Many of the talks today were about the molecular mechanics of neurons. Not quite my cup of tea, since I didn't understand much.
I did, however, spend some time at the Mormon Temple Square. The buildings are beautiful. I was amazed to hear that this big chapel was started in 1853, and completed in 1889.
I toured the visitor centre. It was basically divided into 3 parts: (1) the building of the chapel, (2) the words of the modern prophet Thomas Monson, and (3) families.
I watched about 6 of the short sermons given by Thomas Monson, the current president of the Mormon church. He's also considered a prophet.
In one video about raising children, he talked about how early life experiences can affect a person. I was amused when he used phrases like "The evidence reveals..." He accepts scientific evidence when it's convenient, but rejects it if it contradicts his faith.
As I watched him speak, I became aware of the striking contrast between his talk, and the talks I'm attending at the conference. If anyone at the conference makes a claim that goes beyond their evidence, they are promptly called on it. Of course, you might argue that a sermon and a scientific conference are entirely different. But are they? In both cases, the expert is sharing their wisdom with others. The only real difference is that in a scientific conference you're free to question and demand evidence for claims. No so in religion.
I spent some time talking to a couple young lady missionaries; that's what they call the volunteers with the name tags that wander around looking to talk to visitors. One girl was from Ottawa, and she did almost all of the talking.
I asked her if Mormons were encouraged to talk to their peers about their beliefs. She said that they were, and that anyone would want to talk about their passion. I was relieved to hear that, and told her that I consider myself an evangelical scientist. I guess I agree with her on that, at least. So, she tried to talk me into becoming a Mormon, and I tried to talk her into becoming... a secular humanist, I suppose.
I was conscious that she kept us moving away from other visitors.
We basically established that her "evidence" is an emotional knowing, and is subjective. I told her - a number of times - that subjective truths can easily lead to irreconcilable conflicts. When religion A disagrees with religion B, who is right? Science, I continued, is based on objective truth, a reality that we can all agree on and share. She nodded politely. It seems that she prefers her own reality.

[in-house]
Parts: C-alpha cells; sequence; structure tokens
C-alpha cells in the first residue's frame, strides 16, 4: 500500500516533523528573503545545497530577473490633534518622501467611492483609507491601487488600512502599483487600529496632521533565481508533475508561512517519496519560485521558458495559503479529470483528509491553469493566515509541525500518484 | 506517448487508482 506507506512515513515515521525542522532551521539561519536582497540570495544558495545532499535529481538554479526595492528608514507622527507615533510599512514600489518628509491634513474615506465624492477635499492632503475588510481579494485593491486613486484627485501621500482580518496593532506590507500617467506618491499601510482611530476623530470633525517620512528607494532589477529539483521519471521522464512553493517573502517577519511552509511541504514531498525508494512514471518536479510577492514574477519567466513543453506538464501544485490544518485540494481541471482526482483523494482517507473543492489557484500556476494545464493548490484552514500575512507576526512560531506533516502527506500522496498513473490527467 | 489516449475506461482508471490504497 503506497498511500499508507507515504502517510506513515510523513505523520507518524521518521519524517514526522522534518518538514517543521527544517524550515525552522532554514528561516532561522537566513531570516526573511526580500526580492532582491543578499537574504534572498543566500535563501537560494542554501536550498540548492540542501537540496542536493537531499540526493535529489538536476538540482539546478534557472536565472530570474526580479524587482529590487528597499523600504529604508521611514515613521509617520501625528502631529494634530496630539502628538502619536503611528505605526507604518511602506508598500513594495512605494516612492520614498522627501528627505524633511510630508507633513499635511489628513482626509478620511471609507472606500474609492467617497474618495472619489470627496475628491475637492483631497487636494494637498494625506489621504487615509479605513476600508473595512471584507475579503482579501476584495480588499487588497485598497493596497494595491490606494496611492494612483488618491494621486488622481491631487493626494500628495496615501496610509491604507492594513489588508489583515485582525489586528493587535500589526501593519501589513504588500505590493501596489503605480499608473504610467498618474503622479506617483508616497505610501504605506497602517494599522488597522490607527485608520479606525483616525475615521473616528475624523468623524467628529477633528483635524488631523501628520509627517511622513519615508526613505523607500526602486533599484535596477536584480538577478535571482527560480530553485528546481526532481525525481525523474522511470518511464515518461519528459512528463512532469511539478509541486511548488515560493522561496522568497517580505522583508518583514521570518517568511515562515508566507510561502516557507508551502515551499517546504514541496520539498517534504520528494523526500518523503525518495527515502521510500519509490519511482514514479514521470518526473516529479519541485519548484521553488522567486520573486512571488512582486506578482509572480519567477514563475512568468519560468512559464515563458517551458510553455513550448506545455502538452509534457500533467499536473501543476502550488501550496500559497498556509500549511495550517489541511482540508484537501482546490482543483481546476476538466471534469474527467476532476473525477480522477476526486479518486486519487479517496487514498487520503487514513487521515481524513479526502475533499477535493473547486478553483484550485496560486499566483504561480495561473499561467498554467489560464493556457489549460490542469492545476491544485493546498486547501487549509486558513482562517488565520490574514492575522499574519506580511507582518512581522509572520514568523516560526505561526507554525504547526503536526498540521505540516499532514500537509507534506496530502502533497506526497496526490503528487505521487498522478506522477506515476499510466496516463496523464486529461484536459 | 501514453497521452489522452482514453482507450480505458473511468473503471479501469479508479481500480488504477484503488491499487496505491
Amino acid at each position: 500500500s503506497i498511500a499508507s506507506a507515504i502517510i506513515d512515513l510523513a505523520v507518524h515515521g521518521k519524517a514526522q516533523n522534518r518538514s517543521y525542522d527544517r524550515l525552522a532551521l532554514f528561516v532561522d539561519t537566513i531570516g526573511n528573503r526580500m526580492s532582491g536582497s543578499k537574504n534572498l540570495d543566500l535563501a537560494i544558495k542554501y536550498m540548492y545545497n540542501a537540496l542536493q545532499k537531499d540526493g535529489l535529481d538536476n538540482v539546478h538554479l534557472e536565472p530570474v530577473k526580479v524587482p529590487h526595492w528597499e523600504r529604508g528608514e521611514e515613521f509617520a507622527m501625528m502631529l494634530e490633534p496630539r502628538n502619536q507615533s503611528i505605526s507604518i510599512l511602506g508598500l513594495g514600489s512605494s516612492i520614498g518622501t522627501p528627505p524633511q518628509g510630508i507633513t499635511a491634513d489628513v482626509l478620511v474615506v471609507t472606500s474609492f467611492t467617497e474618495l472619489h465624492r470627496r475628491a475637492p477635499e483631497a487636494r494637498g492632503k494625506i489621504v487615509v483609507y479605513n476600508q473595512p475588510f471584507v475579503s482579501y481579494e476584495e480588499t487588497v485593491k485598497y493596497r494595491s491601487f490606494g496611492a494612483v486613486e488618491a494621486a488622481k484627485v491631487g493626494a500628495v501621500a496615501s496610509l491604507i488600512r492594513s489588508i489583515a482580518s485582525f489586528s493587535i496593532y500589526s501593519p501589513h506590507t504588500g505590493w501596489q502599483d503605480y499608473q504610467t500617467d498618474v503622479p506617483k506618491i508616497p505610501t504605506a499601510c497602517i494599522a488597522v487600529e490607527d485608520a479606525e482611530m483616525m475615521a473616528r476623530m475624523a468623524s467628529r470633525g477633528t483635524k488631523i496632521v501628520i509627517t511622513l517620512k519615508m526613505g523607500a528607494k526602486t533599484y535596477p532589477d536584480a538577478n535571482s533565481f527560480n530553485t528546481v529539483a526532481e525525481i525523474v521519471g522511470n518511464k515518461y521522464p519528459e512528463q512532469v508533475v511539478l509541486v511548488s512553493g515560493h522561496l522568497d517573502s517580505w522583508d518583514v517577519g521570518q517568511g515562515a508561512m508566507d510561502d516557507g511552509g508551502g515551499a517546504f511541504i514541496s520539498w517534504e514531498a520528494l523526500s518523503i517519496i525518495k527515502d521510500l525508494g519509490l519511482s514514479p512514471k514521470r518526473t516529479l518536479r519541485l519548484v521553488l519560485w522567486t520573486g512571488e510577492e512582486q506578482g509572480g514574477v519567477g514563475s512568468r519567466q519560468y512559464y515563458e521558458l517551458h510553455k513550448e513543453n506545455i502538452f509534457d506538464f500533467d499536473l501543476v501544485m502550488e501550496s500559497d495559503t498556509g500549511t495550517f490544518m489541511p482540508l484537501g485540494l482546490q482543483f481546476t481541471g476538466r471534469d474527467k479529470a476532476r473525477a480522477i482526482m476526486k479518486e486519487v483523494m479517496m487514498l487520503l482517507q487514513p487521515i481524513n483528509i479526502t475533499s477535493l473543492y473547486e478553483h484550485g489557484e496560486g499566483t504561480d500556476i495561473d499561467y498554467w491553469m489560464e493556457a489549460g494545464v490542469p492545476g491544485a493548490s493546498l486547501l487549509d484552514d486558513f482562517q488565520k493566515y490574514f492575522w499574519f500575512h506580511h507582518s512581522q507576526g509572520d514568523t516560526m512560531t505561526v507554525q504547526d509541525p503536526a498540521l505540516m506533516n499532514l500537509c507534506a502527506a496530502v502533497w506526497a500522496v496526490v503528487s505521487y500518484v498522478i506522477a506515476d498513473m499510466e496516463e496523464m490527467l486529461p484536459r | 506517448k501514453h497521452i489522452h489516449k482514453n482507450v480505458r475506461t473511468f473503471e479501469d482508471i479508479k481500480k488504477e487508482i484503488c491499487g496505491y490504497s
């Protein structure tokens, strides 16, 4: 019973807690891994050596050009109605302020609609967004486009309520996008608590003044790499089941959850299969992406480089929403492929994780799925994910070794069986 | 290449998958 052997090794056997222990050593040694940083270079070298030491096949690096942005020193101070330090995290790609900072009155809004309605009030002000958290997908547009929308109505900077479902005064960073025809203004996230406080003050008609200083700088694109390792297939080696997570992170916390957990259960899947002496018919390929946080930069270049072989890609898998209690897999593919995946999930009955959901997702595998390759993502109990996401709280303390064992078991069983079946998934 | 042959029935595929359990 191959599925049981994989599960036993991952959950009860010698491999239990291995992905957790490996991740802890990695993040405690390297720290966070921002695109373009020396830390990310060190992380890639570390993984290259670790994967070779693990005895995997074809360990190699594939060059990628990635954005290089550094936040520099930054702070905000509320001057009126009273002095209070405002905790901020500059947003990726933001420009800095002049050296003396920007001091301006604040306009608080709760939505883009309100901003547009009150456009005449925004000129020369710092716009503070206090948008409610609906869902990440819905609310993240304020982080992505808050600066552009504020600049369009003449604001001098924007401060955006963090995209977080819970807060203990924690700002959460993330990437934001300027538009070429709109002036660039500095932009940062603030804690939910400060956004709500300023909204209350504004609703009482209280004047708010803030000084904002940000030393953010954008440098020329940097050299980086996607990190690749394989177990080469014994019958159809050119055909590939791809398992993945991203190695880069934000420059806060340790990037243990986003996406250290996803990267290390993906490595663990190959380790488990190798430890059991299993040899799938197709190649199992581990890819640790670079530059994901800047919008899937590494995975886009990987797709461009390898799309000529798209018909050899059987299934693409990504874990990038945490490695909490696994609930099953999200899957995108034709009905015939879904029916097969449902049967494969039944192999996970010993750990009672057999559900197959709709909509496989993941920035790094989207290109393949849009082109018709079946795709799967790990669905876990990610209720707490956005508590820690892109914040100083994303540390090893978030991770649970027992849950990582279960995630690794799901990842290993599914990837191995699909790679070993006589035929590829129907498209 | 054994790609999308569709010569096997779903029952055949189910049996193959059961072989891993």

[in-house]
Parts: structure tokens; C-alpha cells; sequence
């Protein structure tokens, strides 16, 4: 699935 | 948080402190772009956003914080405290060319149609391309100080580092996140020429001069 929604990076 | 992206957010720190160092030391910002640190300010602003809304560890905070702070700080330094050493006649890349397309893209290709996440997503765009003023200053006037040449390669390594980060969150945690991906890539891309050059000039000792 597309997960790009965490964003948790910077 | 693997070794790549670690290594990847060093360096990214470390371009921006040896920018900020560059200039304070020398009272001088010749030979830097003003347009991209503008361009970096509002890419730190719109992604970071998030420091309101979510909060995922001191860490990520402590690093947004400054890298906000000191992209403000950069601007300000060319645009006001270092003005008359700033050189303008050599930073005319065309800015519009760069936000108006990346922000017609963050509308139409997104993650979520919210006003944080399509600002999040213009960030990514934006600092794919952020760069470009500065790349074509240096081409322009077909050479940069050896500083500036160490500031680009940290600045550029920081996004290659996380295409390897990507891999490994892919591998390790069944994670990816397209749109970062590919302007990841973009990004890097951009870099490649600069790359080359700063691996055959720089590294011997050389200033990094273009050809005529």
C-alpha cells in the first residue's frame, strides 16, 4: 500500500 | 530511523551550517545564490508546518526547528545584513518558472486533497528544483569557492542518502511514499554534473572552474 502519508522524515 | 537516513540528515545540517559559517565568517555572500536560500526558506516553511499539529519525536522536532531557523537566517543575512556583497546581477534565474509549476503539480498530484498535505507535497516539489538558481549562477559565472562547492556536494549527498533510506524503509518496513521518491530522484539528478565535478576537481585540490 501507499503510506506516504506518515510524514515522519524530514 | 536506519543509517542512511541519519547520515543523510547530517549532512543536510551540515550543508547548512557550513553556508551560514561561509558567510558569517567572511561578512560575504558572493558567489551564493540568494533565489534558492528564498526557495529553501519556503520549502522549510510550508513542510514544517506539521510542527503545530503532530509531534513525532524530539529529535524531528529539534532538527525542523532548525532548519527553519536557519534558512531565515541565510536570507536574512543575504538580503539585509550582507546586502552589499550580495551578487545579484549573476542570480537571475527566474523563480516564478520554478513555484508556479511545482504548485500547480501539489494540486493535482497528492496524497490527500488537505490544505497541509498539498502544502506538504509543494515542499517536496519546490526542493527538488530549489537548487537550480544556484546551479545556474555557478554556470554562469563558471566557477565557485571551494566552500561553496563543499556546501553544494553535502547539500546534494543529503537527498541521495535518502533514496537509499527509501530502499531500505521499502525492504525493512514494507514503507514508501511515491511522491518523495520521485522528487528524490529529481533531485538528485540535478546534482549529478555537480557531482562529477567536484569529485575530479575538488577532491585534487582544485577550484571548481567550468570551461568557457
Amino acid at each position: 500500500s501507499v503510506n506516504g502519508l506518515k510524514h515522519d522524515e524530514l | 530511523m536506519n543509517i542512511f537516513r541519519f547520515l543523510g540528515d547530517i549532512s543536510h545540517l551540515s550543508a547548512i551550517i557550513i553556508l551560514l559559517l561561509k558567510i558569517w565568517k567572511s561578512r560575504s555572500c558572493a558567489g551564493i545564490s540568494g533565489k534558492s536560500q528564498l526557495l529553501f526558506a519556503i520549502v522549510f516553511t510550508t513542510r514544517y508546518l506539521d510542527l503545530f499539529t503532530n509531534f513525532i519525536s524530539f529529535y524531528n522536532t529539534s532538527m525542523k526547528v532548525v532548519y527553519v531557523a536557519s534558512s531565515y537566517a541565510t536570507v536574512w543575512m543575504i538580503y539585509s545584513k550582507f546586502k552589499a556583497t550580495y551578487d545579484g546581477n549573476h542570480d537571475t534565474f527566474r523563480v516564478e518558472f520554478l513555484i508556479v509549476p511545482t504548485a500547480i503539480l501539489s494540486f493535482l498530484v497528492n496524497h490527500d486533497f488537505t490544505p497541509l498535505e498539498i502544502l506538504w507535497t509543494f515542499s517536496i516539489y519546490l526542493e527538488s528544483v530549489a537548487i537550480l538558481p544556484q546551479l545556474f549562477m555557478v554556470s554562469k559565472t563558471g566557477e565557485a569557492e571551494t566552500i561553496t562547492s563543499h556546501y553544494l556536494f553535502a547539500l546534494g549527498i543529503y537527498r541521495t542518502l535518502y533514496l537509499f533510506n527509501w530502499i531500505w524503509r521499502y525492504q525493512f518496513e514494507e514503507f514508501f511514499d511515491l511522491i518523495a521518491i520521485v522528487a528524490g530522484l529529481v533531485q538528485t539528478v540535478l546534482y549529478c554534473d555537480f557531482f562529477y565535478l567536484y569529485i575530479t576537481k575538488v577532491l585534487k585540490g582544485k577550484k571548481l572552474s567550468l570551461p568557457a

In case you're not aware, the Church of Jesus Christ of Latter Day Saints was started by Joseph Smith in 1830. Joseph had a revelation, in which God asked him to transcribe some gold plates into modern English. He was told where to find the plates, buried in New York state. The result was the Book of Mormon, considered by Mormons to be a new testament that rescues the Christianity that had gone off the rails. Disappointingly, the gold plates disappeared and went back to Heaven. The only remaining evidence is the Book, and the signed testimony of 11 witnesses that claim to have seen the plates.
That's a nice story, and might even be true. But I offered a different explanation. Perhaps Joseph Smith decided to start his own religion, so wrote a book and made up a story about it being divinely inspired.
The nice girl had never heard of Occam's razor, but I suggested that my explanation was in many ways more parsimonious... requiring fewer miracles (none, to be exact). That clearly pissed her off. She said, "Yes, even though there are 14 million of us", as if to imply that 14 million people can't be wrong. I said that many religions have lots of followers. I wish I'd thought to say that popularity dos not make something true. Flat earth, for example.
I felt bad for making her mad. I certainly wouldn't expect her to change her mind overnight, since her entire family would probably stage an intervention to reel her back in.